But there is more to Jonah than a critique of Israel’s particularistic tendencies and a simple declaration of God’s loving concern for all nations. Three of the four chapters in this little story deal with deliverance, each from a different perspective. In chapter one a group of sailors are saved from the ravages of a storm; in chapter two Jonah is saved from certain death by drowning; and in chapter three Nineveh is saved from destruction. History gives us no information from which to evaluate the long range effects of the deliverance in any of these episodes. Yet the author gives clear evidence that both the sailors and the Ninevites believed that Israel’s God was indeed responsible. The offerings and vows of the sailors in 1:16, and the sackcloth and ashes, fasting, and renunciation of evil ways of the Ninevites in 3:5-8 were clearly intended to show to the reader the genuineness of their repentance. 5

The case of Jonah himself is much more complicated. Any repentance on the part of Jonah is dependent on the controversial psalm of chapter two. Most scholars have seen this psalm as either a later addition {18} to the story or as having been subsequently misplaced. Neither position shows any understanding of the psalm or its intended meaning. Fortunately, more recent commentators have shown a greater understanding and present a more meaningful analysis. George Landes even makes the psalm a central feature of his study of the message of Jonah. For him, the psalm represents the second of two prayers delivered by Jonah. The first, though not included in the narrative, is delivered as Jonah sinks into the sea, and is alluded to in 2:2 and 7. The second is this psalm, which Jonah delivers upon being swallowed by the fish. 6 The psalm is then a song of thanksgiving for having been rescued by God from drowning. When Jonah finds himself in the belly of the fish with air to breathe, he is certain that God has decided not to let him die for his disobedience, he reasons, drowning would have been sufficient and appropriate. He is still alive, so God must have further plans for him. That is sufficient cause for praise. Ellison states this position succinctly.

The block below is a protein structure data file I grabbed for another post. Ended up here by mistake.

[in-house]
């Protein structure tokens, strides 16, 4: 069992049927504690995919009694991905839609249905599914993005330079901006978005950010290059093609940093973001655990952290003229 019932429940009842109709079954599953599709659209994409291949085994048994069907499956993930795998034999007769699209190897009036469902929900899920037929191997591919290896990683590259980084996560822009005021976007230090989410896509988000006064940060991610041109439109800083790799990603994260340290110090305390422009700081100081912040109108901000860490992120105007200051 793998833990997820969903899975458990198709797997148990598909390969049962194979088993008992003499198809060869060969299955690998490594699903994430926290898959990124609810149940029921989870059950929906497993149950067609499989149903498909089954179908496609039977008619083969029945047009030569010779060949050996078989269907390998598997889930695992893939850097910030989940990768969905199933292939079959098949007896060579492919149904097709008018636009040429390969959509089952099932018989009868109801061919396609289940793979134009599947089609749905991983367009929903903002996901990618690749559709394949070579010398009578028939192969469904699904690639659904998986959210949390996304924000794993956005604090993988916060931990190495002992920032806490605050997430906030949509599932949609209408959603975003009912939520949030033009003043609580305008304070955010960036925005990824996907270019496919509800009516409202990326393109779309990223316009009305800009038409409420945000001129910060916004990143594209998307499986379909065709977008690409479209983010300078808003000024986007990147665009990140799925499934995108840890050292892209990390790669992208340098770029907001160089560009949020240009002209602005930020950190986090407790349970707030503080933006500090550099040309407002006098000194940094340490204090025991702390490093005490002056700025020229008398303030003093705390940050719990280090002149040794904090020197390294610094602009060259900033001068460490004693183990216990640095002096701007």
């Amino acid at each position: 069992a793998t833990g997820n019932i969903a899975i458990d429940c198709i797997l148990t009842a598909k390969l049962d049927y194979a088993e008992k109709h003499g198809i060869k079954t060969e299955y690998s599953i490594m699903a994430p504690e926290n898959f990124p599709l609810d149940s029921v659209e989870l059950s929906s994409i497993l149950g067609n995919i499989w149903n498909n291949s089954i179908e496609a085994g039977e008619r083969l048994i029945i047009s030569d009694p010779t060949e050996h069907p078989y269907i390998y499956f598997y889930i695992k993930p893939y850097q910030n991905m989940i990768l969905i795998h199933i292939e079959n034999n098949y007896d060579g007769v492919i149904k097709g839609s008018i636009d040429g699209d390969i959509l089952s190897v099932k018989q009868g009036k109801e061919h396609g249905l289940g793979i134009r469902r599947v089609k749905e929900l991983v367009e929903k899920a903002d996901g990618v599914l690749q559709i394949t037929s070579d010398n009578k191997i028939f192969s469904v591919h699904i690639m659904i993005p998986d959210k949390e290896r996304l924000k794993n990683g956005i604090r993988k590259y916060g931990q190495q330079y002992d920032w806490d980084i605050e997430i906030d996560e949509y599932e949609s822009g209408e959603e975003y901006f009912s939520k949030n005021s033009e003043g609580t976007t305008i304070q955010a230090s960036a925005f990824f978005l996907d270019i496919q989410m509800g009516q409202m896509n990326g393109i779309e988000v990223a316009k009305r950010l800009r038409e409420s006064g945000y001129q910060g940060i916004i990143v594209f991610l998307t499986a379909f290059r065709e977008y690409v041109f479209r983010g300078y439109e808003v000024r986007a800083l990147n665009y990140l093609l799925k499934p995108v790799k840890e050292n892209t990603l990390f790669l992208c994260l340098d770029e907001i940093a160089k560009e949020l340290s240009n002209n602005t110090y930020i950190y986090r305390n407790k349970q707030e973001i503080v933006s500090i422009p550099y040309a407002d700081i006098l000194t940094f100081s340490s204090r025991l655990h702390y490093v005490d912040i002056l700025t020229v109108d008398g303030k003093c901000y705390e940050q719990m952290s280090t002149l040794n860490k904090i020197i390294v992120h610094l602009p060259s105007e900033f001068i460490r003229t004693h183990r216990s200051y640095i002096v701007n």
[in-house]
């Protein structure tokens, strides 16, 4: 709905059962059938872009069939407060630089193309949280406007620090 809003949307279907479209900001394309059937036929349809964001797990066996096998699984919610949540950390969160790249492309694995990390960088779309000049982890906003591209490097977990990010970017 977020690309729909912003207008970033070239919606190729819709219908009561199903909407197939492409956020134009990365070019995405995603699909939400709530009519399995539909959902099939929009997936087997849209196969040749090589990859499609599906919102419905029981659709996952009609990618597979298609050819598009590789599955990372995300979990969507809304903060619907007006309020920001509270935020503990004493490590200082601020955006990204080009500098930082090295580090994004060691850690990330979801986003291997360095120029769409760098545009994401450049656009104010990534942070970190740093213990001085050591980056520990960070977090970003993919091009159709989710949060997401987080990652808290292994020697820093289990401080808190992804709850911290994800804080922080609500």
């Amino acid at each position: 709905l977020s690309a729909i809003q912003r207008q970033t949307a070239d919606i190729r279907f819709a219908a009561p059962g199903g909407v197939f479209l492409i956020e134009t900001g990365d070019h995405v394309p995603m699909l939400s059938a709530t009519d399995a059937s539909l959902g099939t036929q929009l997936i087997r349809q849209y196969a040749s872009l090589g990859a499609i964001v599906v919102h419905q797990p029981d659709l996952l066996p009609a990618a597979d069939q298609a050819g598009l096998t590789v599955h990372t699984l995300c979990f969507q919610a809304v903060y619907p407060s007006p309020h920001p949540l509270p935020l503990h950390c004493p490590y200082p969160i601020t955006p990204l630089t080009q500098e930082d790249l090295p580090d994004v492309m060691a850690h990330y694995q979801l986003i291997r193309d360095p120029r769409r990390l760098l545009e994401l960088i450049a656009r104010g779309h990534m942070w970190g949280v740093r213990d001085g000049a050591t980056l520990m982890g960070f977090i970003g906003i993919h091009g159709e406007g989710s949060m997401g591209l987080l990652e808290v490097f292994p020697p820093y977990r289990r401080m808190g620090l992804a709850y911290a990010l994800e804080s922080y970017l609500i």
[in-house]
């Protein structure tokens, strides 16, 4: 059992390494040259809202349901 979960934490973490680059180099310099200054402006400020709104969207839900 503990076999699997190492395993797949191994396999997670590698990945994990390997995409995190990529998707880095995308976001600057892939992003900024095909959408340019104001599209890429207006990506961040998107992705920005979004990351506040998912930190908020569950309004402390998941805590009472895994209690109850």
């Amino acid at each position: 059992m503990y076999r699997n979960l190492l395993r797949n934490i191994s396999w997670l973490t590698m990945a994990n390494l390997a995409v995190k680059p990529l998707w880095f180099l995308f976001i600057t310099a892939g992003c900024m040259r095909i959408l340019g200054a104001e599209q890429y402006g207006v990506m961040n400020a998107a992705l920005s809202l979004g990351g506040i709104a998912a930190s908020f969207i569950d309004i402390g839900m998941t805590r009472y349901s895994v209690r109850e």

The simple fact is that this psalm is a thanksgiving for rescue from drowning or destruction. . . . the fish, however uncomfortable it may have been for Jonah, was the means of his preservation. Jonah, once he had been preserved from drowning, knew that his life would be preserved. 7

This act of deliverance brought Jonah to repentance as 2:10 clearly shows. In each instance—the sailors, Jonah, and Nineveh—God responds with deliverance from the imminent perils which beset the prayerful penitents. As such,

. . . the book of Jonah . . . is part of the evidence for the most important truth imaginable, namely that the Almighty God seeks to bring men to repentance and will pardon those who truly repent. 8

Sadly, in two of the three instances (we know nothing of the subsequent lives of the sailors), the repentance is relatively short-lived. In chapter four we find Jonah bitter over the outcome of his mission to Nineveh and asking God to take his life. He cannot rejoice with God at the repentance of Nineveh and her ensuing deliverance. History also tells of the destruction of the Northern Kingdom by the Assyrians around 721 B.C. and of the total destruction of Nineveh in 612 B.C. But for the time it lasted Nineveh’s repentance was surely genuine, for Jesus verified their sincerity in Matthew 12:41.

As we have seen, deliverance is clearly a central theme in Jonah. But it is not the only theme present in this powerful story. God is also presented in the book as an absolute sovereign; in fact Jonah himself might claim that God is arbitrary and capricious.

There is no automatic connection between repentance and salvation. {19} There must come a time when the offer of deliverance is no longer extended and God’s judgement is all that remains. The sea captain (1:6) and the king of Nineveh (3:9) clearly recognized this possibility. But it did not prevent them from claiming the hope of salvation and act accordingly.